Tuesday, 1 April 2014

Grass Roots & Pro Football Clubs need to work better together for a common GOAL

The 'game' has come a long way and despite all the criticism I have seen first-hand the improvements in Elite football. I’ve also seen massive steps in Grass Roots. I do think however that more still needs to be done in grass roots to help coaches. I know all the things The FA did in recent years like charter standards but it’s just a qualification, like a coaching certificate. To me they don’t mean anything if you don’t carry out those actions on a regular basis. 
Of course Nick Levett has worked tirelessly and I fully support his efforts and changes he was instrumental in achieving. I know The FA is also now employing evangelist type roles to promote the future game. The trouble is, not all coaches want to change and see this intervention as interference. 

The Grass Roots Training Session
I was training myself in my local park this week and there was an U11 team training nearby. He did his warm up, "left hand down, right hand down, jump" etc... Then they did some other running, about 15 minutes gone and they still haven’t kicked a ball. So, they now started their first practice. Two queues of 7 players facing each for a passing & receiving session. Players waiting at the back for ages before they get there two touches. I couldn’t help watching out the corner of my eye and thinking, this guy is a good guy, he has given up his spare time and he is passionate and genuine in his intentions. But I would love to show him a session, an idea that’s all, but one that would get all the players moving and allow him to get more realistic coaching points out. But what stops me is the fear of rejection. I know this guy knows me, therefore I know he knows I work in an Academy. In the past I have had my ear bent by a grass roots coach who accused me of 'poaching' players when I said "well done, some cracking players there". So this guy may well just think I am being ‘big time’ and poking my nose in, making him look stupid and me thinking I’m better than him. Well I don’t, I get help all the time, I watch others at QPR all the time and always learning. Anyway, it got worse. The coach became frustrated because the quality of the passing was not as he wanted. So, he introduced punishment, for the whole team if one player made the mistake, so peer humiliation. I was horrified; this was like an FA Youth Module video of ‘how not to’. A player made a mistake, "everybody stop, 5 star jumps". So, now even less time with their foot on the ball and also humiliated. There was also massive lack of any coaching point, not one actually, just told to get it right. Worse was the wait till your go, you could see the worry mounting as the players got closer to the front.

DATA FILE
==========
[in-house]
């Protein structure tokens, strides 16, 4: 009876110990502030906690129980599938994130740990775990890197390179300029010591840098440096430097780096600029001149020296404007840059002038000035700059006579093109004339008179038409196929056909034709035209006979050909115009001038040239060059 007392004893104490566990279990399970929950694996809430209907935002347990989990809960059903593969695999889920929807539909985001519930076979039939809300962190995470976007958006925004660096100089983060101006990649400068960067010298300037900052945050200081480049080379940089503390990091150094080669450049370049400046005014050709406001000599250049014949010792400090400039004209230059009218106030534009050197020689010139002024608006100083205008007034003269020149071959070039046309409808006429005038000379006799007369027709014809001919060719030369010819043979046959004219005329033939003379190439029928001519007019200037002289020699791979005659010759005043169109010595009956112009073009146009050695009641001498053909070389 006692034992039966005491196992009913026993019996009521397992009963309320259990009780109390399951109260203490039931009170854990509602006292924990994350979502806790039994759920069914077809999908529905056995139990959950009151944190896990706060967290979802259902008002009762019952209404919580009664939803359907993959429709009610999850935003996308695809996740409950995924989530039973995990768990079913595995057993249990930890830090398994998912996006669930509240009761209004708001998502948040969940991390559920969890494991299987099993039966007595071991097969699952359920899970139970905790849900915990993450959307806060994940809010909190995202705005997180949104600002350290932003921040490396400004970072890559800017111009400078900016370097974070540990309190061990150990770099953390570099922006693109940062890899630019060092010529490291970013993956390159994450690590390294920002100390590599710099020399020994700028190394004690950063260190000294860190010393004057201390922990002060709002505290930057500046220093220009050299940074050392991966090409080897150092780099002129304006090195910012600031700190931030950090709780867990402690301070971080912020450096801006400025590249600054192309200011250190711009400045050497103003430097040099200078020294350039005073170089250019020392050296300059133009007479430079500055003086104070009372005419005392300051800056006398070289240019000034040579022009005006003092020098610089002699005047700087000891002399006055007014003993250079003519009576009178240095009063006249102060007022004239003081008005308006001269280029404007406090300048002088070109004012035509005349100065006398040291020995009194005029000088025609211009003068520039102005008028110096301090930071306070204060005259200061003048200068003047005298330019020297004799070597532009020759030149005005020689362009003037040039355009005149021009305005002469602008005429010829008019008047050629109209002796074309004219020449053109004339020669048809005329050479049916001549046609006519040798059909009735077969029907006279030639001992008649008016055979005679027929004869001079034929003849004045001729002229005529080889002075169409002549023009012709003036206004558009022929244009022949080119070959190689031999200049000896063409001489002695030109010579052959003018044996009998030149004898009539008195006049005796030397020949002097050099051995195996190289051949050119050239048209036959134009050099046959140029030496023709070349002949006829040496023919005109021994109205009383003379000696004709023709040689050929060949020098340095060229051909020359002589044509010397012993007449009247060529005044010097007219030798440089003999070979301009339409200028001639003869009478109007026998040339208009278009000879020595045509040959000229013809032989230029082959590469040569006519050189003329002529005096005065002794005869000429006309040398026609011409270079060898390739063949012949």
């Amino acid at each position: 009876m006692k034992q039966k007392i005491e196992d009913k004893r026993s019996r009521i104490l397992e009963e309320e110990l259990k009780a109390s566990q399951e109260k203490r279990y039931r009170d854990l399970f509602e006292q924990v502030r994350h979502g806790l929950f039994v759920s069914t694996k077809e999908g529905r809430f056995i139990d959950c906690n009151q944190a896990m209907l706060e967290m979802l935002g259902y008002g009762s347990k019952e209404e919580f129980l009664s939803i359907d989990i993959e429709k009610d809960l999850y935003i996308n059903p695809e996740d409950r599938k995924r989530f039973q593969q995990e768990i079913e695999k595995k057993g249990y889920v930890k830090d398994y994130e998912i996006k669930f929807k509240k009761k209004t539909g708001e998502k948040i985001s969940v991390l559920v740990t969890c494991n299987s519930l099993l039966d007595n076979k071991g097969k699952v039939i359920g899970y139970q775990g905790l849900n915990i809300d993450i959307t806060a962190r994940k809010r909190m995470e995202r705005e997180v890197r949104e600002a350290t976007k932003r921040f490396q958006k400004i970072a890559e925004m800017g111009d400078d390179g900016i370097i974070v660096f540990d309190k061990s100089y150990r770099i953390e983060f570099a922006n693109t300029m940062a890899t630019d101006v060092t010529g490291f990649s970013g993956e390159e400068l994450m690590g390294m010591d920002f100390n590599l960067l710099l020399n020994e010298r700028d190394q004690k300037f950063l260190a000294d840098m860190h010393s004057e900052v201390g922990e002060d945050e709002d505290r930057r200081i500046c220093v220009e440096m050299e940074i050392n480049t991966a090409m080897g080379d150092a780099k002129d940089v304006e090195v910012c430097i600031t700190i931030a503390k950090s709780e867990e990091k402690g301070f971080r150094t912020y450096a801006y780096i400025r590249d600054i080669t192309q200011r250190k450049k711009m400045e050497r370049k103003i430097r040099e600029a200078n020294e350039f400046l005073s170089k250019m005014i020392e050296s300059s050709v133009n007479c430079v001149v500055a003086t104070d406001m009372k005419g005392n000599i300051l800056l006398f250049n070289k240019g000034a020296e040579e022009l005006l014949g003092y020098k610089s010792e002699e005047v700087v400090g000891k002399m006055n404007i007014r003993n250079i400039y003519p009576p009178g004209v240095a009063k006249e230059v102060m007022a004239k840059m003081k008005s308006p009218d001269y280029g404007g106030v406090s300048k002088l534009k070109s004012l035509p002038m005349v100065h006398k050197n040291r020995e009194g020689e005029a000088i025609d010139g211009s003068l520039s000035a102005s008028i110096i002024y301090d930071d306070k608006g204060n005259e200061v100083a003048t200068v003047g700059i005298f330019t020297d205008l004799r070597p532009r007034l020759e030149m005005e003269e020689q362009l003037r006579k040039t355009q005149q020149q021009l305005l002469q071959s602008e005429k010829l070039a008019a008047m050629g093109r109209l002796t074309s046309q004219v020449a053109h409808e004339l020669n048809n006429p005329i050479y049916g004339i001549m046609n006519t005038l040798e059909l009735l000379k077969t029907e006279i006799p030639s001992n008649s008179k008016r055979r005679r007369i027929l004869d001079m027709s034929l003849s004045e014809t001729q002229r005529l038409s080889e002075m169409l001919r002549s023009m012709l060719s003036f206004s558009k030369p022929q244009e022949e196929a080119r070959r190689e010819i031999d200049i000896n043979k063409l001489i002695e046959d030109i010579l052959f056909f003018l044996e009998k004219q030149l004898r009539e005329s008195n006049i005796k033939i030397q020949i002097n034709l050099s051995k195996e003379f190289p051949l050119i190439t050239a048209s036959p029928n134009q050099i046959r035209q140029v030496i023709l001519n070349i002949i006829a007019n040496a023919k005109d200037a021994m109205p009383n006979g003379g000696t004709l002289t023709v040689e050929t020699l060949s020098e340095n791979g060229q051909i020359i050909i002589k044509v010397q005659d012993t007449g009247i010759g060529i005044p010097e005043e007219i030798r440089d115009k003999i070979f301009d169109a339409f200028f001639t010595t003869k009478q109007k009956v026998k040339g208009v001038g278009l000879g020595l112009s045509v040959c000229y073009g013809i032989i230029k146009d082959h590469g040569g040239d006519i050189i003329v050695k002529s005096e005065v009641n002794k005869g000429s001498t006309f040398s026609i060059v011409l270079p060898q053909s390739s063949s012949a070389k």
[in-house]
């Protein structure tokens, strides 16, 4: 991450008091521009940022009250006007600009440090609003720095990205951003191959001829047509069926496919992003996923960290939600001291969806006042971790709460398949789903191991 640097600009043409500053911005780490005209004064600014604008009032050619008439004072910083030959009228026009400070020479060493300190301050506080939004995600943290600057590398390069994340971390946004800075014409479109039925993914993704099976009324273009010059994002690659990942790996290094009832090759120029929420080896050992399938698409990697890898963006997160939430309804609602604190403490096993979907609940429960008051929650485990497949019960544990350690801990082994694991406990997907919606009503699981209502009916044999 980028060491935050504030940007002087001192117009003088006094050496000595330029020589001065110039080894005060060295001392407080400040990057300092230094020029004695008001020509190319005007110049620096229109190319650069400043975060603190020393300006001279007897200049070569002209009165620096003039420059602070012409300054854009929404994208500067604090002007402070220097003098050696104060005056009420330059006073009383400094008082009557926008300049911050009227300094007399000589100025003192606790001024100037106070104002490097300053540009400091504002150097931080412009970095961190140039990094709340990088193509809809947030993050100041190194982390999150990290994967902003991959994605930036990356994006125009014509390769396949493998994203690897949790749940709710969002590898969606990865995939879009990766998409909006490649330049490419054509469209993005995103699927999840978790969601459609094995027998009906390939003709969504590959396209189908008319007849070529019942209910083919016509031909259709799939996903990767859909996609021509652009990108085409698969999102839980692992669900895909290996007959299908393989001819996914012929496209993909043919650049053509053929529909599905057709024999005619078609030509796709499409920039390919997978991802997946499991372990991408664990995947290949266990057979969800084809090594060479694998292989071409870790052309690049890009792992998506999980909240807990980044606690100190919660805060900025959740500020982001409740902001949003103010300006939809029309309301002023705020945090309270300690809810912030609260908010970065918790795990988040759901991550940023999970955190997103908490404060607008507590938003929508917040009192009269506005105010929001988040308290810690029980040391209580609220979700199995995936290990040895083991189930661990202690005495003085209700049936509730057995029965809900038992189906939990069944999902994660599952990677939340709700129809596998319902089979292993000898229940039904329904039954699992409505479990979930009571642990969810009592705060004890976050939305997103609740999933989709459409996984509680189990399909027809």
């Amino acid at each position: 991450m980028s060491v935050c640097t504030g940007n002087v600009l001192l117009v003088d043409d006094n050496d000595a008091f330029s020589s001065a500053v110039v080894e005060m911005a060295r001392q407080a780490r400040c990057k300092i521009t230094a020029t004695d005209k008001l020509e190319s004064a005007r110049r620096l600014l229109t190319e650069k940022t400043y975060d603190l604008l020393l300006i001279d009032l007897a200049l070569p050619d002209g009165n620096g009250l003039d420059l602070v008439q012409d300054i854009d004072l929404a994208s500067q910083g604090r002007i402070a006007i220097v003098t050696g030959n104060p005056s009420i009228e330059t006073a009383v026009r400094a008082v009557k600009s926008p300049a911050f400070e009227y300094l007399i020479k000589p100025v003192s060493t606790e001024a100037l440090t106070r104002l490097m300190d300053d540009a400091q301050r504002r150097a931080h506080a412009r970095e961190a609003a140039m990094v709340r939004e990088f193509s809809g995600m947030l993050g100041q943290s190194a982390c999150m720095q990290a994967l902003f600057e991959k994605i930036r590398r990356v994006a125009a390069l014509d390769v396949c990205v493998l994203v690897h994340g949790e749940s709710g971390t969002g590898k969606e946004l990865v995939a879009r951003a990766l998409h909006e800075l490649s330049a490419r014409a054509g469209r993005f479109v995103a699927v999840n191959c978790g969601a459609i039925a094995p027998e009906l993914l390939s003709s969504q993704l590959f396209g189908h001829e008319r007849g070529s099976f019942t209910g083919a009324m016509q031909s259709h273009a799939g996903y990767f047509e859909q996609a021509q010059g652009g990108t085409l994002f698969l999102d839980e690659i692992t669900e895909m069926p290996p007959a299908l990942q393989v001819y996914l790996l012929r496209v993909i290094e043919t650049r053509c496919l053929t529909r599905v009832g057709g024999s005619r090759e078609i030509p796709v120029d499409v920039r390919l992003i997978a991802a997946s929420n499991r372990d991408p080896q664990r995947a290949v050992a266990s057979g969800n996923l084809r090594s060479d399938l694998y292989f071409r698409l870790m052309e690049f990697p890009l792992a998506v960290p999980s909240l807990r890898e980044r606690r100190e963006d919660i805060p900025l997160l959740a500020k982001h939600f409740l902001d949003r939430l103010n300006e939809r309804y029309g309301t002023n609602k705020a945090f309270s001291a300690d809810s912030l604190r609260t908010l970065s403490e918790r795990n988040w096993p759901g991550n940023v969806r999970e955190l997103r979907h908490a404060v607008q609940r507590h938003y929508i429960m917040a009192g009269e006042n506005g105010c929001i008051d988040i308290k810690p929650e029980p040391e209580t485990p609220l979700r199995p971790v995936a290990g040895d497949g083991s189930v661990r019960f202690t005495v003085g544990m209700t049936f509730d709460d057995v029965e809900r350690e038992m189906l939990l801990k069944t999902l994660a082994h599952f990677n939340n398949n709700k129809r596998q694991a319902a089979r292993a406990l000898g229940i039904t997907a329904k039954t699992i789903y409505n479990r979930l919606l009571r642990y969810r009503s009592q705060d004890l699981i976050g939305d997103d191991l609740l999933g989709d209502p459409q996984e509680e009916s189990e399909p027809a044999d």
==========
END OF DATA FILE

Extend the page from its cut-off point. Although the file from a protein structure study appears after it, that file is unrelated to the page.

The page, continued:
Then there was a game straight after this. Before the game the 'best' two players were highlighted and called 'Playmakers'. You can only score, if you go through this play maker. See, that’s how I know he is deep down a good guy with good intentions. He wants his team to play football the right way and through midfield not back to front, but he just lacks the knowhow of how to achieve and has put a completely unrealistic rule in and lacked the key components like movement. Of course I also wasn’t a fan of the highlighting to everyone his best players. A rod for his own back with parents in the future there and negative psychological feeling for all the other players.